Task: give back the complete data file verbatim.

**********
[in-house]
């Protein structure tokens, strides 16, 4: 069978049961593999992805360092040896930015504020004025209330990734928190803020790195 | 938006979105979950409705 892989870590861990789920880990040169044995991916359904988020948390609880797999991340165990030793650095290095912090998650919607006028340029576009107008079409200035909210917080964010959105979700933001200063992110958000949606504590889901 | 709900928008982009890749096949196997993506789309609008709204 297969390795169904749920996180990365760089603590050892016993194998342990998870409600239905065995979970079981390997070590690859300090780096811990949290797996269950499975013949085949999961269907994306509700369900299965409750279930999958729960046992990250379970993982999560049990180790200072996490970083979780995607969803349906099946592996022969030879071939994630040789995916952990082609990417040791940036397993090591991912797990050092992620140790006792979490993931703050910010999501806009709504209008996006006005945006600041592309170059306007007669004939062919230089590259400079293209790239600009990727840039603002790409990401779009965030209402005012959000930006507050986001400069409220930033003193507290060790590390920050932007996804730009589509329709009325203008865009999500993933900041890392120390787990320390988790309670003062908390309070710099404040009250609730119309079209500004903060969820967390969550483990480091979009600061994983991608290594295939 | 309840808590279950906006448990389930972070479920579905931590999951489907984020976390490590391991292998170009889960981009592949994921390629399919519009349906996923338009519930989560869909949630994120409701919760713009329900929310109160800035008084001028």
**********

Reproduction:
[in-house]
């Protein structure tokens, strides 16, 4: 069978049961593999992805360092040896930015504020004025209330990734928190803020790195 | 938006979105979950409705 892989870590861990789920880990040169044995991916359904988020948390609880797999991340165990030793650095290095912090998650919607006028340029576009107008079409200035909210917080964010959105979700933001200063992110958000949606504590889901 | 709900928008982009890749096949196997993506789309609008709204 297969390795169904749920996180990365760089603590050892016993194998342990998870409600239905065995979970079981390997070590690859300090780096811990949290797996269950499975013949085949999961269907994306509700369900299965409750279930999958729960046992990250379970993982999560049990180790200072996490970083979780995607969803349906099946592996022969030879071939994630040789995916952990082609990417040791940036397993090591991912797990050092992620140790006792979490993931703050910010999501806009709504209008996006006005945006600041592309170059306007007669004939062919230089590259400079293209790239600009990727840039603002790409990401779009965030209402005012959000930006507050986001400069409220930033003193507290060790590390920050932007996804730009589509329709009325203008865009999500993933900041890392120390787990320390988790309670003062908390309070710099404040009250609730119309079209500004903060969820967390969550483990480091979009600061994983991608290594295939 | 309840808590279950906006448990389930972070479920579905931590999951489907984020976390490590391991292998170009889960981009592949994921390629399919519009349906996923338009519930989560869909949630994120409701919760713009329900929310109160800035008084001028």